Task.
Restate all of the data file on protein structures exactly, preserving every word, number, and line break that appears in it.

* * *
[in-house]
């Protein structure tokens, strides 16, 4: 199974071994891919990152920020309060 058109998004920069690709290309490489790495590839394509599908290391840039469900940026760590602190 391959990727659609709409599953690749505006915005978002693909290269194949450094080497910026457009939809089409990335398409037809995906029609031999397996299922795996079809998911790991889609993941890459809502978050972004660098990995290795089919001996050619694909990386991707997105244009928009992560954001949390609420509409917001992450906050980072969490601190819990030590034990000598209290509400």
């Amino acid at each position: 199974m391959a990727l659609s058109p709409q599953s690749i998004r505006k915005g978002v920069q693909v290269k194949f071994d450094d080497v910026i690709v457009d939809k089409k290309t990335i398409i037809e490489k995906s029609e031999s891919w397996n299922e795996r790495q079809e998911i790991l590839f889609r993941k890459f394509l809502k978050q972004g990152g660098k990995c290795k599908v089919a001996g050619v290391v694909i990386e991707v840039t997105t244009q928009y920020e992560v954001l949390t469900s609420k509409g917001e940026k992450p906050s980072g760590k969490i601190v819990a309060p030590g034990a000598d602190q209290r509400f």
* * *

[in-house]
């Protein structure tokens, strides 16, 4: 199974071994891919990152920020309060 058109998004920069690709290309490489790495590839394509599908290391840039469900940026760590602190 391959990727659609709409599953690749505006915005978002693909290269194949450094080497910026457009939809089409990335398409037809995906029609031999397996299922795996079809998911790991889609993941890459809502978050972004660098990995290795089919001996050619694909990386991707997105244009928009992560954001949390609420509409917001992450906050980072969490601190819990030590034990000598209290509400």
């Amino acid at each position: 199974m391959a990727l659609s058109p709409q599953s690749i998004r505006k915005g978002v920069q693909v290269k194949f071994d450094d080497v910026i690709v457009d939809k089409k290309t990335i398409i037809e490489k995906s029609e031999s891919w397996n299922e795996r790495q079809e998911i790991l590839f889609r993941k890459f394509l809502k978050q972004g990152g660098k990995c290795k599908v089919a001996g050619v290391v694909i990386e991707v840039t997105t244009q928009y920020e992560v954001l949390t469900s609420k509409g917001e940026k992450p906050s980072g760590k969490i601190v819990a309060p030590g034990a000598d602190q209290r509400f």